“I told him and he’s like, ‘You know, if you’re really, you know, 16, that you can tell daddy, right?’ And he was like, ‘You know, you just look about 14, 15 or 16,’” she said.

Rodgers said in the suit that she was in a relationship with Kelly for a year, in which he “routinely engaged in intimidation, mental, verbal and sexual abuse, during and after sexual contact.” The suit alleges Kelly’s actions were “designed to humiliate, embarrass, intimate and shame her.”

The suit is seeking unspecified damages, alleging sexual battery, false imprisonment and failure to disclose a sexually transmitted disease. CBS News reported that Rodgers previously filed a criminal complaint with the Dallas Police Department in April.

In the past, Kelly has routinely denied allegations of sexual abuse. In response to the April criminal complaint, Kelly’s representative said the musician “categorically denies all claims and allegations.”

Prince Harry, Meghan at first royal event as newlyweds

Prince Harry and Meghan, the Duchess of Sussex, on Tuesday attended their first royal event as newlyweds — a Buckingham Palace garden party honoring Harry's father, Prince Charles, for his many years of charitable work.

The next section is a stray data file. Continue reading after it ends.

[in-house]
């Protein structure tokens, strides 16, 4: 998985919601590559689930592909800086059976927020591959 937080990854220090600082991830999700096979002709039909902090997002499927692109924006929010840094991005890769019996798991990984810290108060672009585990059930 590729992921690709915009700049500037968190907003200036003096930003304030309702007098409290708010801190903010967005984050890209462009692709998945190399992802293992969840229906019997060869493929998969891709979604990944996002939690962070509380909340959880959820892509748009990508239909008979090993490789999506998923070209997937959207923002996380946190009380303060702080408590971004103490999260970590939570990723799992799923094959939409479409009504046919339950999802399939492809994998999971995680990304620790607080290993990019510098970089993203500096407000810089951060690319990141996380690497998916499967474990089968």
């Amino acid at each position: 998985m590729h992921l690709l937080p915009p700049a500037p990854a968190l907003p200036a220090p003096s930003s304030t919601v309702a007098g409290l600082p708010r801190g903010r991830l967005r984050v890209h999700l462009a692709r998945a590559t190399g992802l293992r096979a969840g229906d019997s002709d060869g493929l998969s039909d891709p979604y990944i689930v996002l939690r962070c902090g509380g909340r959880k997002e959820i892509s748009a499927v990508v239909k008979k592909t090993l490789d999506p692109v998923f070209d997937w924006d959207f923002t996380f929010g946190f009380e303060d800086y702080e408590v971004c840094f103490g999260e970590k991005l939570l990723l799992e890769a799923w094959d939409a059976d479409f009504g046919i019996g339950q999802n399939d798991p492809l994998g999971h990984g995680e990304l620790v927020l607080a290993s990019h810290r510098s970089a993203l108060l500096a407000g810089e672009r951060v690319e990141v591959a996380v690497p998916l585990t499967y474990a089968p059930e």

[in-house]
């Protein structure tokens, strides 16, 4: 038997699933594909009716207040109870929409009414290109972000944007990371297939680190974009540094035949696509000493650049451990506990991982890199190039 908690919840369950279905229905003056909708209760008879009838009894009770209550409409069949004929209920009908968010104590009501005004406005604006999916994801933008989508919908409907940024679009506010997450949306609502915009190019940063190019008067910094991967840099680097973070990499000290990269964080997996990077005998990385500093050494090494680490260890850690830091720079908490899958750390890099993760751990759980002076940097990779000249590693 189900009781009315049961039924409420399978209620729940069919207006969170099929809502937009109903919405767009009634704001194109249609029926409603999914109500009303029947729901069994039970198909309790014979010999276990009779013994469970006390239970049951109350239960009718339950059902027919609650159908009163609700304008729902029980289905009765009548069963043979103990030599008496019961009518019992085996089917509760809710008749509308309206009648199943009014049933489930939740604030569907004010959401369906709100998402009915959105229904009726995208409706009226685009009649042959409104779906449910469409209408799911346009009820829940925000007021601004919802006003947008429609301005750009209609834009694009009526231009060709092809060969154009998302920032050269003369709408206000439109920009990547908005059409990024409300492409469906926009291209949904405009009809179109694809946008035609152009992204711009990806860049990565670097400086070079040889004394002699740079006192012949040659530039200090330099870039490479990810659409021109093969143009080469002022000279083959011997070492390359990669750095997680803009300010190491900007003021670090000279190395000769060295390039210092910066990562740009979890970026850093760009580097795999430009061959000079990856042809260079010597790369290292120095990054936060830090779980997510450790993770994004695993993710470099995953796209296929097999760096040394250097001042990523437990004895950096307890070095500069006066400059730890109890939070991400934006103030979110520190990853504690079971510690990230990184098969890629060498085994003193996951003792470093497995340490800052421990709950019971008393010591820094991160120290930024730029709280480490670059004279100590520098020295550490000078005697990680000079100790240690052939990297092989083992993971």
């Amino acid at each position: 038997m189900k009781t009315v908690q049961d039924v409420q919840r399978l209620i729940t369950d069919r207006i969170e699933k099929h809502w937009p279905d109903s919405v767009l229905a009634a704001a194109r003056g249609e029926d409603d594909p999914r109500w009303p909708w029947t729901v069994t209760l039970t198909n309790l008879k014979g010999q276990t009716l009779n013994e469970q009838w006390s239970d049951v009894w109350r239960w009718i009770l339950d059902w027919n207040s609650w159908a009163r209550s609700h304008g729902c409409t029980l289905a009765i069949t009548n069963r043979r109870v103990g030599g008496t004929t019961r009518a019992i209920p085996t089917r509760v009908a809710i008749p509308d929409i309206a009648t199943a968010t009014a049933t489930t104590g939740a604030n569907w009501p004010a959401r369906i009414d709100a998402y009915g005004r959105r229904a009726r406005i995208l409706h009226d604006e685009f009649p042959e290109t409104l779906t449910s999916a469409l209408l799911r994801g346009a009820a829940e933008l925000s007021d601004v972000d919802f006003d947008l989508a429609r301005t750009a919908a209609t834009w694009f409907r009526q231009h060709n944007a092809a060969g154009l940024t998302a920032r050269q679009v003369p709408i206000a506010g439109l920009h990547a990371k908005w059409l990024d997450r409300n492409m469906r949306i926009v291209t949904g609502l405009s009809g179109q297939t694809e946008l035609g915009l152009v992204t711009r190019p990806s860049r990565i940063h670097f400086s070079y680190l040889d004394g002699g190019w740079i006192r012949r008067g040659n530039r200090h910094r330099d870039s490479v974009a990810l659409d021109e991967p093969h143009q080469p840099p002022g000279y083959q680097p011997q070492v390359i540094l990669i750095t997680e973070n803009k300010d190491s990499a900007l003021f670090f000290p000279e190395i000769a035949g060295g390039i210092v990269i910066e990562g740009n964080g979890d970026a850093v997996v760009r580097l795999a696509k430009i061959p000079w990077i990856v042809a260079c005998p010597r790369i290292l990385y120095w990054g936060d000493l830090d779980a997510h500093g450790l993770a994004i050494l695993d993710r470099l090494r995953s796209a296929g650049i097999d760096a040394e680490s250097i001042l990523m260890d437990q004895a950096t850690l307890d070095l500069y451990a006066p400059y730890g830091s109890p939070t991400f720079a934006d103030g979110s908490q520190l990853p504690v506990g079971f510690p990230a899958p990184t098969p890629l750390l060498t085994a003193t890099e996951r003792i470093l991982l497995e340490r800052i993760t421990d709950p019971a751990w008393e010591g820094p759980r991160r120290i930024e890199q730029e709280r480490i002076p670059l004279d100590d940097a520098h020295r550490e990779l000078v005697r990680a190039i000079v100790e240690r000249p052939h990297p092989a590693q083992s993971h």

The long spell of sunny weather that gave their Saturday wedding a special glow continued Tuesday at the outdoor occasion.

More than 6,000 people involved with charities supported by Charles also attended the party in the vast palace gardens.

It is the first of many events to be held in advance of Charles' 70th birthday in November.

Meghan chose a pale pink dress by British label Goat for the occasion, worn with a matching saucer-style hat by milliner Philip Treacy.

Harry spoke in glowing words about his father's good deeds — despite being buzzed by a bee that momentarily threw him off his prepared remarks.

"It is your selfless drive to affect change, whether that is to improve the lives of those who are on the wrong path, to save an important piece of our national heritage or to protect a particular species under threat, which (Prince) William and I draw inspiration from every day," he said.

The event marks the first time Harry and Meghan have been seen in public since an evening reception on their wedding night.

GLAAD study finds LGBTQ representation in film fell in 2017